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NES Gamepad to USB conversion

Table of contents

When it comes to playing games on an emulator, nothing beats the original game pad. Of course you can play NES games with the Xbox 360 controller, which is very good, but it's just not the same. Fortunately, old controllers can be adapted to use the USB port. It's been already described numerous times, you can even buy kits, so I won't go into the details. I just want to show how I did it, and how it can fit inside the case. However it does involve cutting the cable and replacing it with an USB cable, which means you won't be able to use it with your NES any more. I bought a pair of controllers on ebay for a few euros, and kept my original controllers safe.

Inside the case

This should be obvious enough. Just a few photos (click to see bigger pictures) :

Gamepad open PCB removed All parts removed

You can take this opportunity to clean the contacts and rubber parts. Cotton and alcohol will do, don't use anything abrasive or a too strong solvent.

The piece of paper glued to the case was the beginning of a mod to add LEDs to the controller. Unfortunately the glue I used discolored the front plastic cover sheet. Maybe another time.



Something like that :


Parts list

Here is the list of parts needed to build this circuit. Refer to the schematic for the wiring :


The firmware uses the V-USB driver, and is based on one of the examples. You need it for compilation, although for convenience I included it in the zip file :


I did my best to keep the circuit flat and small to fit inside the case. I just improvised the wiring so I don't have many pictures or guidelines to help you if you plan to replicate this design. The black wires and 6 pin header are used only for programming, I used them during the prototyping phase. You can just program the chip beforehand and omit them completely to make the job easier. When straightening and cutting the tip of the ATtiny44 pins be careful, they break easily.

ATtiny44 with pins straightened ATtiny44 with pins cut Crystal in place Final result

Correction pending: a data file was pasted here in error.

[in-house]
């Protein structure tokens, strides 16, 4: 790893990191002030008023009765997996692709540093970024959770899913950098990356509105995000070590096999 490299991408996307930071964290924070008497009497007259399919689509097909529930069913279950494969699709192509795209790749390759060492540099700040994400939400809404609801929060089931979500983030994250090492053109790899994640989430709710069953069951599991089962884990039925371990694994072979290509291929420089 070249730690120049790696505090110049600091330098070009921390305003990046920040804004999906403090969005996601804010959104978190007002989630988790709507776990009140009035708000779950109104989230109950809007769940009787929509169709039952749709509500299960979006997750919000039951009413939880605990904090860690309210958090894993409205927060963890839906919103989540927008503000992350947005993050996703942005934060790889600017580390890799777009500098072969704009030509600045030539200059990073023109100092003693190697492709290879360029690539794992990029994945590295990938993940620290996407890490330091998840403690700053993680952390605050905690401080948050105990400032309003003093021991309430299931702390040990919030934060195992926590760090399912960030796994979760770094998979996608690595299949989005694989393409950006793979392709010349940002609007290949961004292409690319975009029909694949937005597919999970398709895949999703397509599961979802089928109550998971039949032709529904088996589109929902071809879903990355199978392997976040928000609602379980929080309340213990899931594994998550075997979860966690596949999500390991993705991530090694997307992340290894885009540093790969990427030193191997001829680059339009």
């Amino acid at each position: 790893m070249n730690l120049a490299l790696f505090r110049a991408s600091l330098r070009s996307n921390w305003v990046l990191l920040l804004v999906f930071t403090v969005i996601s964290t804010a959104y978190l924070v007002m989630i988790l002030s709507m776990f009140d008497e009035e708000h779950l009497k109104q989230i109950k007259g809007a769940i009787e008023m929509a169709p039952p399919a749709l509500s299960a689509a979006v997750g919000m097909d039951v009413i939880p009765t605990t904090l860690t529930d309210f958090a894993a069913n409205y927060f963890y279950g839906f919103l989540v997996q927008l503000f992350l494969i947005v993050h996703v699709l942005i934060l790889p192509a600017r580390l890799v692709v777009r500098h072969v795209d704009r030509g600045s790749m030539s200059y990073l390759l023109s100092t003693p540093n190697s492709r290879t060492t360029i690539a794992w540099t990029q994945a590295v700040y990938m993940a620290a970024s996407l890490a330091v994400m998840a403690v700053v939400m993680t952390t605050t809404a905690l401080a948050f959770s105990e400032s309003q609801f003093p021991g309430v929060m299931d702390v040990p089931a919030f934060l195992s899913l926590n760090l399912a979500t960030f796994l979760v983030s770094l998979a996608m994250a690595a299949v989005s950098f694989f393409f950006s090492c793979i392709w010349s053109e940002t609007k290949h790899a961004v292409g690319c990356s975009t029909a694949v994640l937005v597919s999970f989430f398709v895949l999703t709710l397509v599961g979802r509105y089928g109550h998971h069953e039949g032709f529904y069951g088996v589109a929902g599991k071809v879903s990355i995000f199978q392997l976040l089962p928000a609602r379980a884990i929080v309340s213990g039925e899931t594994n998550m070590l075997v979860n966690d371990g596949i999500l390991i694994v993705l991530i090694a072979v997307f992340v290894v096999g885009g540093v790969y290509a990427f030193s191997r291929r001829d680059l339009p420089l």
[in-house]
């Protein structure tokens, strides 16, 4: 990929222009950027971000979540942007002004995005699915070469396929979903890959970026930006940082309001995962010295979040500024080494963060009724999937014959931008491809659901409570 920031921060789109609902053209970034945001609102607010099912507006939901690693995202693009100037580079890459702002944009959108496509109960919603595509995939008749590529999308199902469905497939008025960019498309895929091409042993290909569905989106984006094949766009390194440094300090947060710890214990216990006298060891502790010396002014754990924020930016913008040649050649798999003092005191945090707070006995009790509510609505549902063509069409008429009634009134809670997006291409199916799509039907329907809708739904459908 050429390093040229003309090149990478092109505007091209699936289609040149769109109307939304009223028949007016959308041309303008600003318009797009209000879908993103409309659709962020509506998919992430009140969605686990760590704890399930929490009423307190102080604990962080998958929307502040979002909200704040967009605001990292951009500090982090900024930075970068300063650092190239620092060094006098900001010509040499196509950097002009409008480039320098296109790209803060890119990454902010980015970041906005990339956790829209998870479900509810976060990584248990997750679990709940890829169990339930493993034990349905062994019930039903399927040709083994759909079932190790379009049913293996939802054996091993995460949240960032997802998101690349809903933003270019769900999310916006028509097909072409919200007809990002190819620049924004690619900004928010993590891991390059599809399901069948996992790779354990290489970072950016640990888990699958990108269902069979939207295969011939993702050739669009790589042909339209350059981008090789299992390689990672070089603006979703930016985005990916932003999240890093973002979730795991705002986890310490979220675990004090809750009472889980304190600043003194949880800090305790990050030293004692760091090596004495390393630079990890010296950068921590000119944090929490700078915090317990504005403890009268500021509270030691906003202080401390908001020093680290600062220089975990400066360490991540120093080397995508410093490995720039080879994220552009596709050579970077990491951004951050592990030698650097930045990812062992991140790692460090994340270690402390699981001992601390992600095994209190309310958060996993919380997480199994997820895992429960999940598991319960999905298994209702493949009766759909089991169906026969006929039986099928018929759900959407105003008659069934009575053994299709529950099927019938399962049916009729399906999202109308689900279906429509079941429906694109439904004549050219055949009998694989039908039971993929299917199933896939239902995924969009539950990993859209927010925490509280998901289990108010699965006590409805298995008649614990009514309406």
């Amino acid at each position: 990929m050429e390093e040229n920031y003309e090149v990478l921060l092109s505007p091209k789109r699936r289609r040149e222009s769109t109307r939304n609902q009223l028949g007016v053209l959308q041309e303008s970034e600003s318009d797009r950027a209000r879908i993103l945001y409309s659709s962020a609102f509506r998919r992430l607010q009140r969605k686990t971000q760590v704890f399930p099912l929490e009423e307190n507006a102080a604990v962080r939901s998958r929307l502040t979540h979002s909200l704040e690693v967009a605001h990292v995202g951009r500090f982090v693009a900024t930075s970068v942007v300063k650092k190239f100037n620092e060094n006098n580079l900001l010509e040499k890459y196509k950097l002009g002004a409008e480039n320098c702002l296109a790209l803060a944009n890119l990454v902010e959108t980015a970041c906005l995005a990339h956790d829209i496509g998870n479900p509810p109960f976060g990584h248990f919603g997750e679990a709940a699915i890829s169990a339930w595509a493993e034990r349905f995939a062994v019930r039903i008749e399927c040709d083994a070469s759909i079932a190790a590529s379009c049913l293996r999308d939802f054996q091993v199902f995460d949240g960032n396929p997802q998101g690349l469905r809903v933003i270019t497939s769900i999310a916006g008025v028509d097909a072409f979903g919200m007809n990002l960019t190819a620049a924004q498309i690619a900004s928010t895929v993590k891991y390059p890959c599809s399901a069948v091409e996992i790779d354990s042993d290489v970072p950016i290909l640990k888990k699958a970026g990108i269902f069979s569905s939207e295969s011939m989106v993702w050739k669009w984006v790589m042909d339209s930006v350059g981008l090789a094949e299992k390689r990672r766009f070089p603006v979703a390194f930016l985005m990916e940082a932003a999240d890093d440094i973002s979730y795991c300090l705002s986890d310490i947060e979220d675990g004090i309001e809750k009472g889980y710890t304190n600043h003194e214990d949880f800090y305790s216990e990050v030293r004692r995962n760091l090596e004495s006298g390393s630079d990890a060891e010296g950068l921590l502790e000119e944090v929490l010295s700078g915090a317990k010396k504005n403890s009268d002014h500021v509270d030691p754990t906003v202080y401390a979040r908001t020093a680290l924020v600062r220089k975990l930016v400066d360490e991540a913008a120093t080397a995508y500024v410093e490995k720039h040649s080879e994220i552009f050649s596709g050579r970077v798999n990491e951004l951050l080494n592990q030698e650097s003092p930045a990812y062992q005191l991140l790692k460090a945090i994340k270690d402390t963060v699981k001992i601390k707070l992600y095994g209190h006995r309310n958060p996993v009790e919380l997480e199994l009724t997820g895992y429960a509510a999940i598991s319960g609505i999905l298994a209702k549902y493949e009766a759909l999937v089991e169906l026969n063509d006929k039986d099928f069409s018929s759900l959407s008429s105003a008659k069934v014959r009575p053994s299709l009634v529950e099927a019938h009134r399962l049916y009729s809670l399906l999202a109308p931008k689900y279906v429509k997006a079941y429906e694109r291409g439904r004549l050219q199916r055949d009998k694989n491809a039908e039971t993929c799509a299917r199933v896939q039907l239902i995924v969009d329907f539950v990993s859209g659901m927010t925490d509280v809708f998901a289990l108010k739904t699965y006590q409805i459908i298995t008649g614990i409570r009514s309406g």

Installation and test

The circuit identifies itself as an HID joystick. Therefore it does not need any drivers and it will be detected automatically by the OS when plugged in. For example under Windows 7 :

Detecting under Windows 7 NES pad appears in the list of game controllers NES pad properties

So, does it work ? Well let's see :

Download :


Comment left by Minishort on 2017-09-14 17:25:58 :
Don't underestimate this circuit !!!
Comment left by Ghost Witcher on 2016-01-13 06:10:12 :
Could you specify why the 12MHZ value was chosen for the crystal?
Comment left by Loukas on 2015-02-09 22:50:12 :
Same as Karols here, using a ttx tech replica controller
Comment left by Karols on 2014-07-14 16:06:13 :
Hi guys.
Anybody have a problem where only one button works ? It's A button.
Comment left by Adam Nelson on 2013-06-06 23:20:04 :
HE mentioned the fuse bits here
"To use this you will need to manually set the fuses to low 0xdf, high 0xdd, extended 0xff. Or as avrdude arguments :
-U lfuse:w:0xdf:m -U hfuse:w:0xdd:m -U efuse:w:0xff:m"
Comment left by brian on 2011-03-05 11:56:06 :
you never mention if we need to burn fuse bits etc...
Comment left by paulo on 2011-01-19 02:51:15 :
Hello? are you still maintaining this site? if so would you mind if i ask you a question regarding this project? i understand 98% of this but the diagram and picture has an aspect i dont get! thanks!
Reply from the author :
Don't ask to ask, just ask.
Comment left by Khay on 2010-10-27 14:10:08 :
mwahaha, t'es vraiment un dingue !
Vive Vic !
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